So many options that there's no way they should go to waste.
     
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  17. chicagoterry

    chicagoterry

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    Next to a house key. The Anaheims weigh over 8 oz each. The poblanos, around 6 oz each.
     
  18. pete

    pete Moderator Staff Member

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    Looking at those peppers, I would say that you definitely have cubanelle peppers and not anaheims.  Both are very similar in appearance although I usually find cubanelles to be a little wider at the top than anaheims, which usually remain a pretty consistant width for most of the length of the pepper.  As for flavor differences, cubanelles are usually more mild than anaheims (they are actually considered a sweet pepper) although they do contain a bit of heat.  Cubanelles are also more subtle and slightly less flavorful than anaheims.  Very similar to a banana pepper and used in Italian cooking often.  I would definitely roast and peel them before using.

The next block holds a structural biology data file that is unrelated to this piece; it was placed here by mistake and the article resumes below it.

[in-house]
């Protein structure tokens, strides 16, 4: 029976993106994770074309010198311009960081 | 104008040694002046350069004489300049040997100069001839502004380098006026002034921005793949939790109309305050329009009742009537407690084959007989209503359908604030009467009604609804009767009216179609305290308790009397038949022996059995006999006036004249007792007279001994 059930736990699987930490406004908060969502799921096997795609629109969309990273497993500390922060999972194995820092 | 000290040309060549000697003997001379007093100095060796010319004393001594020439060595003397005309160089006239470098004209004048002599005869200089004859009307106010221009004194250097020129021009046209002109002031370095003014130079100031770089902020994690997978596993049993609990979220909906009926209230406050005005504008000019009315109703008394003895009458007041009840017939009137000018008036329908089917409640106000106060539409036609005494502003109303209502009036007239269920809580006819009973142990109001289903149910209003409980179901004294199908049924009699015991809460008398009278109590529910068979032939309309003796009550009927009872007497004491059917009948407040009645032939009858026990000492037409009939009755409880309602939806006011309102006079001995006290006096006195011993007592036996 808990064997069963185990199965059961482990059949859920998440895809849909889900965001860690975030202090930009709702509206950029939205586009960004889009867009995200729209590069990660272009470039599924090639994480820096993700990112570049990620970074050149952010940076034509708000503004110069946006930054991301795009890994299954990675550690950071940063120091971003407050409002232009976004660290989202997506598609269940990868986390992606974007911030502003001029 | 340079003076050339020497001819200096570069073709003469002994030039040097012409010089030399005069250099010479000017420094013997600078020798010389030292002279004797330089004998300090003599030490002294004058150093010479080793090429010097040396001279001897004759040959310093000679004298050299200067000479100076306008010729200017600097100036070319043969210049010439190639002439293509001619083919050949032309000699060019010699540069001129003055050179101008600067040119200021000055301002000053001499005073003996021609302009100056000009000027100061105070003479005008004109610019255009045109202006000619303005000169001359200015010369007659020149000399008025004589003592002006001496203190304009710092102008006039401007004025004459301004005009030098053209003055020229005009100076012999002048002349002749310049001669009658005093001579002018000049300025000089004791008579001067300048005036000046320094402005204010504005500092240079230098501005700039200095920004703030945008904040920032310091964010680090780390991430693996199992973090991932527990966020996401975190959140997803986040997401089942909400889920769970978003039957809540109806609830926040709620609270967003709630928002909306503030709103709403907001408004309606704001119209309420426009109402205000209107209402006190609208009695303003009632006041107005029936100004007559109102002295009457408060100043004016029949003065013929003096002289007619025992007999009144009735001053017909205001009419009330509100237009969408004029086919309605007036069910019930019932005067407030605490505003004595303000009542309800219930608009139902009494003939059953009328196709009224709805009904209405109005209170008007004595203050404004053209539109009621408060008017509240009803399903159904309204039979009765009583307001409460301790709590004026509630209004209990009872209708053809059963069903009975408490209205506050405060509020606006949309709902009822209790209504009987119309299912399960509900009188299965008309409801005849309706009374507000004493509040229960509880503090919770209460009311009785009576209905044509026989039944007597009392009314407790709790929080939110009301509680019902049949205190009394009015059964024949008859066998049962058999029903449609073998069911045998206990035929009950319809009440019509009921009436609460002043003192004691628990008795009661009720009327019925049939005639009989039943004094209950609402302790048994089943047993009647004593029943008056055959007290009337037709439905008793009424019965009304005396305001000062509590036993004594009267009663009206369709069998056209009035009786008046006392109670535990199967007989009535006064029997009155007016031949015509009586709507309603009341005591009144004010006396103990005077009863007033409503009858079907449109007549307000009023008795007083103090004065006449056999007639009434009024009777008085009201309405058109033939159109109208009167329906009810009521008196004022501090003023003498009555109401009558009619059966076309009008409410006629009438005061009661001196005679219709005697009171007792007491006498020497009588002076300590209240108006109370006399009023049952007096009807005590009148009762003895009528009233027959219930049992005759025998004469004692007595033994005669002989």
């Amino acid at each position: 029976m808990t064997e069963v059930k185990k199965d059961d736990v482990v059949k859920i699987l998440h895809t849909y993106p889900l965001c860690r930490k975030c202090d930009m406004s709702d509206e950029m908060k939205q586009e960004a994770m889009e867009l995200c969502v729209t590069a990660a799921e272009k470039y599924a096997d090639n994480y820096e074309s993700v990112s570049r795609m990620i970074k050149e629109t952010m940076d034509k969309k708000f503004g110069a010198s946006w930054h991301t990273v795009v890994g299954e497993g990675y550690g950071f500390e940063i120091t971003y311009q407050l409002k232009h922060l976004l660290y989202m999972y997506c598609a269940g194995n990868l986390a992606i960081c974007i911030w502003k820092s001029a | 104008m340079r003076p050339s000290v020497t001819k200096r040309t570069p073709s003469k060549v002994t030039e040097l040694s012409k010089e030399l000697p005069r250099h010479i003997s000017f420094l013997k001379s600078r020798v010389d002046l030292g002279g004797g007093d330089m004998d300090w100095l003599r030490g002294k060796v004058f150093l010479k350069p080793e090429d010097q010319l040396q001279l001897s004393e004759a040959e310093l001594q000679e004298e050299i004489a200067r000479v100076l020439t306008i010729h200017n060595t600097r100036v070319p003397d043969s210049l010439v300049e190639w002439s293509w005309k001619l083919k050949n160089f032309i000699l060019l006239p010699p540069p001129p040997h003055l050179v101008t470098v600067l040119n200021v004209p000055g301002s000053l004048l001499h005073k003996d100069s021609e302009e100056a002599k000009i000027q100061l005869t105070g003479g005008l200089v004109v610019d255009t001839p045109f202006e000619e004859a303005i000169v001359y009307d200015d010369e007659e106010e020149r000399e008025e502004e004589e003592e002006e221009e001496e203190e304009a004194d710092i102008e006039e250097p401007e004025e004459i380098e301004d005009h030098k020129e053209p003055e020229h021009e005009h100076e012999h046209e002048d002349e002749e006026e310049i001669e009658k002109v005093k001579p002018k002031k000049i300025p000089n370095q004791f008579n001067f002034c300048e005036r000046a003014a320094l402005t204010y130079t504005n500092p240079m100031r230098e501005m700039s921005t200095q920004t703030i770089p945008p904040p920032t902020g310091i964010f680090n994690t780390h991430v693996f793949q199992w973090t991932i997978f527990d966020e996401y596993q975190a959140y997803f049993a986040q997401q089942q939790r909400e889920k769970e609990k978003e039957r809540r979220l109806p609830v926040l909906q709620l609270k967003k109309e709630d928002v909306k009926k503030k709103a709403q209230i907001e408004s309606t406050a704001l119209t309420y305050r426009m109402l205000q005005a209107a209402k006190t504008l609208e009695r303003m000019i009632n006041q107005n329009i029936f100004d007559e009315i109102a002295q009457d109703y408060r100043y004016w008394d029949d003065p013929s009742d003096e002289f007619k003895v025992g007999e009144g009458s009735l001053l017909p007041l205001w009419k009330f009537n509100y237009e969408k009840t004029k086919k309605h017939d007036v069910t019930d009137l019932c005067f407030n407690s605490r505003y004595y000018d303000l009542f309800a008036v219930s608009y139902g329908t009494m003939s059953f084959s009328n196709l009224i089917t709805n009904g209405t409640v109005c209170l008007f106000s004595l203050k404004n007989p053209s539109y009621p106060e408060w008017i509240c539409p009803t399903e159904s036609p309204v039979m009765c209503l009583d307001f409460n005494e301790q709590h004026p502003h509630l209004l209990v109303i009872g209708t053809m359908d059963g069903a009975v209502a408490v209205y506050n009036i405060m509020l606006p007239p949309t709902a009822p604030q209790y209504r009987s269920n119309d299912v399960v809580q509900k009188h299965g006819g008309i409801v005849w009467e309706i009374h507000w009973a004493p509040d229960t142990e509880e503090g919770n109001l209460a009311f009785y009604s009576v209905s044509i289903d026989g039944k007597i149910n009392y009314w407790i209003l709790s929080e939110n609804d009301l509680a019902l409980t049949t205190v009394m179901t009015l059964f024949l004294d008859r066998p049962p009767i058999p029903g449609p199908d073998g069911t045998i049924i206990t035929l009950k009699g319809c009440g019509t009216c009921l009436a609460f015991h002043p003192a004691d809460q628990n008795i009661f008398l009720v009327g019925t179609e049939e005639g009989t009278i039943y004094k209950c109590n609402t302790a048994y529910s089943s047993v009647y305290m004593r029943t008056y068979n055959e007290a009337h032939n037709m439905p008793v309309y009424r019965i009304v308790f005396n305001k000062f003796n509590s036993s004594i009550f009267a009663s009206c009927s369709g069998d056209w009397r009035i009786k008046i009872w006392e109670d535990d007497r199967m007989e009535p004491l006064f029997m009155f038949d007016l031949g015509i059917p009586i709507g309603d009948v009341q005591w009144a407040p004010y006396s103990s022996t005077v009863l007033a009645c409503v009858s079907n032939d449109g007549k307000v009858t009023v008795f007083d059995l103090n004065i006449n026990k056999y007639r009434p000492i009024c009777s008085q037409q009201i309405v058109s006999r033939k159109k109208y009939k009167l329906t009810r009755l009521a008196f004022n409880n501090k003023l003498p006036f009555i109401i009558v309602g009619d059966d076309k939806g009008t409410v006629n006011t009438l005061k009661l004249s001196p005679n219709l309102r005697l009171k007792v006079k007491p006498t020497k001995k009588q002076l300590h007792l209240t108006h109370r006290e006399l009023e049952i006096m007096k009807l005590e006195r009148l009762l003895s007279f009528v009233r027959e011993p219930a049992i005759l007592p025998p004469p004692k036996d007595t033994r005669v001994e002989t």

19. brianshaw

    brianshaw

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    I agree... the top picture and the pepper on the left is a Cubanelle. Sweet with no heat. Treat as an Italian Roasting Pepper... or pickle. Roast and put on an Italian sausage sandwich!

    The other two (dark green to the center and right) are Polbano/Pasilla (depending on where you live.  Great for relleno or green chile stew,
     
    Last edited: Sep 15, 2015